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  1. #1
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    Need help buying my first bike!

    Hello all. I'm new to this forum and I think I'm ready to devote a part of my life to biking. I live in New York City and ride mainly on the city streets and bike paths. I want a bike that's easy to ride fast. I do not want a mt. bike. I was thinking about road bikes, but the skinny tire worries me. I will have to jump on and off 1"-6" curbs.

    I've been reading lots and lots of topics here and I'm amazed of how much there is to learn about biking!

    My budget is around $700 (I know I know I know...you can't get a real bike for that right? )

    After net research, I've came down to these bikes:

    - Jamis Coda (don't know price)
    - Specialized Sirrus
    - Jamis Aurora or Nova (don't know prices)

    I thought the Sirrus was the perfect, but after reading lots of posts here, a few have complained about the handlebar's only position may get you tired.

    That was the reason I included the Aurora & the Nova. I have questions about the drops. I've never owned a road bike before...so this may seem like a stupid question, but please bear with me. When I see others riding on the drops (is that what it's called?), it looks sooooooo tiring. I can't imagine myself riding like that for a long period of time. When I ride, I usually go with my friends who are more into slower/group/chat/riding (yes, most of them are females). Would I look like a fool if I ride on the drops with them? Can I ride on the top or on top of the brakes for a long period of time? Is it comfortable?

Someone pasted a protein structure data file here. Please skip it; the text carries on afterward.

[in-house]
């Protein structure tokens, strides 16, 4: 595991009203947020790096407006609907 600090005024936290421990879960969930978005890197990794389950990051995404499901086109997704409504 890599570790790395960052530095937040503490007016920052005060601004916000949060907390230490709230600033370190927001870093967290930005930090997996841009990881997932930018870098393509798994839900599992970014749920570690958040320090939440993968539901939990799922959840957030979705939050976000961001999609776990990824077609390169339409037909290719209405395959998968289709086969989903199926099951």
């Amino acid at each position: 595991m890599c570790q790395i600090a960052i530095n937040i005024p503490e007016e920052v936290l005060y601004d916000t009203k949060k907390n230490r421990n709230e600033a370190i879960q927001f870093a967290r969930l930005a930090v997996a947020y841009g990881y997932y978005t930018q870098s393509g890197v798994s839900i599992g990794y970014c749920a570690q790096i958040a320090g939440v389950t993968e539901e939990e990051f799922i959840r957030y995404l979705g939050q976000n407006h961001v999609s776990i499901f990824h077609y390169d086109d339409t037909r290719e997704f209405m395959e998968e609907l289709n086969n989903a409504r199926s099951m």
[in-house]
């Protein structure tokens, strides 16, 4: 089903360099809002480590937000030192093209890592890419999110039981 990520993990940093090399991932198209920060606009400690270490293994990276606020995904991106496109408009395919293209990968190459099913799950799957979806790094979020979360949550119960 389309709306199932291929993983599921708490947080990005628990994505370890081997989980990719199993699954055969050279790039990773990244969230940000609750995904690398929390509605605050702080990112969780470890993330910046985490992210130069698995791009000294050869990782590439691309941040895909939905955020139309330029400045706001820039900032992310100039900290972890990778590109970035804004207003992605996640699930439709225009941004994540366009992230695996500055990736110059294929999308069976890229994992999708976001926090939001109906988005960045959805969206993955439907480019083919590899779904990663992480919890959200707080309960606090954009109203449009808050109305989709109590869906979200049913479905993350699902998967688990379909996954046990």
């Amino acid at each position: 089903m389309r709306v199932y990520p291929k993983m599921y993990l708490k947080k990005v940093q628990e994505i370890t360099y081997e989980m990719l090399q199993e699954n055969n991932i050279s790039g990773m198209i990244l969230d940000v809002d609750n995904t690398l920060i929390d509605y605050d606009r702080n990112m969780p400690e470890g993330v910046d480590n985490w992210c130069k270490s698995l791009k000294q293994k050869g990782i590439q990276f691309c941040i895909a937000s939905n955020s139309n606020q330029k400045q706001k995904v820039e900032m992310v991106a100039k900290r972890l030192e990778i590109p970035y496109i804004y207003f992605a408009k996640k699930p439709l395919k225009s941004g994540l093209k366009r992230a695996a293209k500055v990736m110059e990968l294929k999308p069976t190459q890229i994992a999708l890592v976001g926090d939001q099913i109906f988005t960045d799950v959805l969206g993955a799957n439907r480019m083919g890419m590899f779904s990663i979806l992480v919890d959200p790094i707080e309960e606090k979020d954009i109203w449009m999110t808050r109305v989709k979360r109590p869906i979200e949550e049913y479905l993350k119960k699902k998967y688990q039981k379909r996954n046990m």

Are there bikes out there with the drops that have slightly fatter tires that I can use for the city? I do not want to worry about going on and off the curb. I also want a bike that would allow me to ride on easy dirt roads if I have to (roads such as parks, baseball fields, etc.)

    I know I'm asking lots of questions, but I really want to get started on biking and would like to keep this bike for the long term.

    Now in terms of frame materials....what's the difference between steal and the others? What can I get for my price range. How about the gears? What type is good and what should I stay away from?

    Please list other bikes that are in my price range that you feel is a good beginner's bike for me. Thanks

  2. #2
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    BTW, I'm 5'8 and a huge 120-125lbs (bikers' body?). Not sure if height and weight plays a factor on the bike or not.

  3. #3
    Powered by: meradi's Avatar
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    Hi,

    I like the Sirrus since it doesn't seem as fragile as some other more-racing type bikes (though I'm sure they're sturdy too). About the hand positions on the Sirrus, I plan on getting bar ends put on, so that should be fine for adding a little variety.